Chris HolmThose who’ve read author Chris Holm’s accomplished work in the short story format are well-aware of how talented a writer the man is. He’s been an Anthony Award nominee, a Derringer Award finalist, and his short story collections, 8 Pounds and Dead Letters: Stories of Murder and Mayhem, were met with universal praise from readers. Yet, despite all that, I was still completely blown away by the tour de force that is The Collector Series, in which Holm takes a pinch of fantasy, a little supernatural, a dash of hardboiled crime fiction, and blends them into a pitch-perfect adventure in a way that is nothing short of authorial alchemy.

Things haven’t shaken out Sam Thornton’s way for quite some time. Driven by desperation and good intentions, Sam made a very bad decision many decades ago. And you know what they say about good intentions…yeah, the road to Hell. Thing is, Sam didn’t make it all the way down that road, but got detoured into Purgatory and shanghaied into eternal employment as a soul collector—if your time has come and the powers that be have marked you for damnation, it’s Sam’s job to remove your soul and send it on its way to hell.

In Dead Harvest, the first book in the series, Sam is assigned to collect Kate MacNeil’s soul. At first blush it seems like a no-brainer since the young woman was caught red-handed, literally, having just butchered her family. However, upon attempting to collect Kate’s soul Sam is met with an outpouring of purity so overwhelming he’s convinced she didn’t commit the crime, that she’s been improperly marked for damnation. However, one does not simply refuse to collect the assigned soul. It’s never happened in the history of, well, ever. Failure to collect Kate’s soul is sure to seriously piss off the denizens of Hell who’ve claimed it. On the other hand, improperly sending a pure soul to Hell for damnation could touch off a war with Heaven.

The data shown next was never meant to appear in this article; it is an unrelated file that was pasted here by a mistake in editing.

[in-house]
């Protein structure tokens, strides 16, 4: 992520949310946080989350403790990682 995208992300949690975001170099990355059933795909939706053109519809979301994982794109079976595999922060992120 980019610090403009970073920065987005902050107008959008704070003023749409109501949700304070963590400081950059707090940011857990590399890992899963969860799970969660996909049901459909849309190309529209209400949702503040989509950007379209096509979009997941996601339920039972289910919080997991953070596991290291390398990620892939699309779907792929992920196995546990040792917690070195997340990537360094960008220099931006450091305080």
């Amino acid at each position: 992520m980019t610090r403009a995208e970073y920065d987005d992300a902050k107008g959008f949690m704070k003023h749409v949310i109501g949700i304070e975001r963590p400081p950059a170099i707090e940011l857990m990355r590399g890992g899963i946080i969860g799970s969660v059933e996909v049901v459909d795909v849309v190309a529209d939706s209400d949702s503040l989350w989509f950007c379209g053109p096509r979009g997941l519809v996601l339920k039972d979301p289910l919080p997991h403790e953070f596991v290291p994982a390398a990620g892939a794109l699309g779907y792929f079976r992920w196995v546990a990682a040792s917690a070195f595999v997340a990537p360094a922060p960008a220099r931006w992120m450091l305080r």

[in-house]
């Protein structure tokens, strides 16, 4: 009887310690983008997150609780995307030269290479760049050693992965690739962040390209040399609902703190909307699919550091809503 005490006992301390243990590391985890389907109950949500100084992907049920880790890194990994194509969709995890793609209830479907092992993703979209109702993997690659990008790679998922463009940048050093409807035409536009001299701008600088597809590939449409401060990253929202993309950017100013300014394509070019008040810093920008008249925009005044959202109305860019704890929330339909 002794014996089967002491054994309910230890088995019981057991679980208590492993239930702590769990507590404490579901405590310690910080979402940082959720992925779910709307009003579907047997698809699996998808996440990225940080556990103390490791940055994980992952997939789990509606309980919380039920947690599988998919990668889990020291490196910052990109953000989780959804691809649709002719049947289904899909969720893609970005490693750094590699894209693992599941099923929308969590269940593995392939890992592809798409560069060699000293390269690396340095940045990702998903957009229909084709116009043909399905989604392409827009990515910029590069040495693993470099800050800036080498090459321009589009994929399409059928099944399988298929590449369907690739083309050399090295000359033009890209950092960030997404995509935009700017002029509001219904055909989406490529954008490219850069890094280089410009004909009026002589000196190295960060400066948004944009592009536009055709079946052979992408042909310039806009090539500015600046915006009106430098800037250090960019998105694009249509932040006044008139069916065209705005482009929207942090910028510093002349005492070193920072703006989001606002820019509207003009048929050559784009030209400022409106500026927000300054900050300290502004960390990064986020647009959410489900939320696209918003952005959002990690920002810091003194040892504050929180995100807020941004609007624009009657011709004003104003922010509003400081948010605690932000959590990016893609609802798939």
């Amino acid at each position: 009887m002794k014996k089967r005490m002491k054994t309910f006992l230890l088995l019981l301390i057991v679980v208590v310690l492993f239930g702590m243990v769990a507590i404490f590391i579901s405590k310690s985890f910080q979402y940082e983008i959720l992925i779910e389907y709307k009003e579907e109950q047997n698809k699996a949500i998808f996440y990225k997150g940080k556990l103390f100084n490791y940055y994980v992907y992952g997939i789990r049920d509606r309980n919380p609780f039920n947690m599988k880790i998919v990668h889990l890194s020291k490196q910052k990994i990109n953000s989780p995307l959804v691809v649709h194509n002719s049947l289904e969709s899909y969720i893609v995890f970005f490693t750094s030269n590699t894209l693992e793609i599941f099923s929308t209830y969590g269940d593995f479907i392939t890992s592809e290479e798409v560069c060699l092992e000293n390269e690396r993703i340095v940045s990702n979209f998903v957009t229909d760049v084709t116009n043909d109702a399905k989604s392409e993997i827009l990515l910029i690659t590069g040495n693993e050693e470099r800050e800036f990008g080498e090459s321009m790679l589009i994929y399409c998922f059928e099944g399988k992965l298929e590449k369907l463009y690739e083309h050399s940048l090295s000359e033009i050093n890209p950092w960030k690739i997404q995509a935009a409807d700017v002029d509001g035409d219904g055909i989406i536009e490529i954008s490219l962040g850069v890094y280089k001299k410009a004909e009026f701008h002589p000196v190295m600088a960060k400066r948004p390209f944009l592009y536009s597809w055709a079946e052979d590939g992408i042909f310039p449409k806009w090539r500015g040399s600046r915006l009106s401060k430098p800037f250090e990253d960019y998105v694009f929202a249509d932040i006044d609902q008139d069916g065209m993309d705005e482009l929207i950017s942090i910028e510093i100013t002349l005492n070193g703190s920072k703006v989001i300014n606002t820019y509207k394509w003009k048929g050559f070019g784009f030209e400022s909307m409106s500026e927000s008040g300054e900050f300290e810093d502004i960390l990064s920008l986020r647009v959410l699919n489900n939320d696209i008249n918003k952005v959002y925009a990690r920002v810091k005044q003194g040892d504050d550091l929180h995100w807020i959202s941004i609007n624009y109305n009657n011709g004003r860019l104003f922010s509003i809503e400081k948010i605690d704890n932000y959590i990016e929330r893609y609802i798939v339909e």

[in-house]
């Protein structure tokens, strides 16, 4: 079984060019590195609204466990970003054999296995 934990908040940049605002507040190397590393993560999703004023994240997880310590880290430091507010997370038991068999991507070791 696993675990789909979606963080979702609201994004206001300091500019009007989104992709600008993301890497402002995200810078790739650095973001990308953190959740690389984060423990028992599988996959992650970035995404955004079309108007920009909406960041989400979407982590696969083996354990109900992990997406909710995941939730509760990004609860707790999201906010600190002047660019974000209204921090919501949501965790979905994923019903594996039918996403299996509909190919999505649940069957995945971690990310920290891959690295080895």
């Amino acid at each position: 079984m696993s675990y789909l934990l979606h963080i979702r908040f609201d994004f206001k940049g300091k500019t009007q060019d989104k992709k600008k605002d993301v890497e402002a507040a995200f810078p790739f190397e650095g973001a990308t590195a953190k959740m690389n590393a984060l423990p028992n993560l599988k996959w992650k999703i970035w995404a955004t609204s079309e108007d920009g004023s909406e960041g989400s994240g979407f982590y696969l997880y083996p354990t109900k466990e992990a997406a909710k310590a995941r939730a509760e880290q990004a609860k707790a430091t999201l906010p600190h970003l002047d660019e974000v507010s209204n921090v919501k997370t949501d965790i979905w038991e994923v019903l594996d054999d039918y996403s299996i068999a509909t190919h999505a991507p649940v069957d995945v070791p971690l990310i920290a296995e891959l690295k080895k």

Is GREED good? Gee, I hope so… by Dan O’Shea

Very pleased to wrap-up 2013 on the blog by welcoming Dan O’Shea to celebrate the publication of his second novel, Greed, which is out today from Exhibit A Books (ISBN: 978-1909223158).

Dan O'SheaHow do you feel about re-runs?

See, Ms. White reviewed this book before – quite a while ago. At the time, the title was The Gravity of Mammon and it was an experiment. I wrote it live, on my blog, posting the chapters as I finished them – two or three a week at the start, then, as I got rolling, a chapter a day until it was done. Took a couple months all in. Just a draft at that point, but I was pretty happy with it.

Ms. White liked it enough to review it then, almost three years ago. Now, it’s out in print form, though with a new title – Greed. Well, a second new title. For a while it was the title was shortened to just Mammon, then it was changed to Greed. The path to publication has been a long, strange trip.

See, back when I did the blog experiment, my first novel, Penance (which was published in April, 2013) was still making the rounds. One of the big New York houses had almost bitten on Penance just before I started the blog novel experiment – but they had this one tiny problem. Silly me, I thought I’d just redraft Penance to address their concern, they’d buy it and I’d be on my way to fame and fortune. Of course, once I got started, I couldn’t stop and I overhauled the book probably more than I should have. The publisher passed on it, of course, but now I had two pretty different versions of the same book making the rounds. And, while Greed isn’t a sequel to Penance exactly, it is the second book in the series, so they do have to match up.

The Editor’s Touch by Steven Axelrod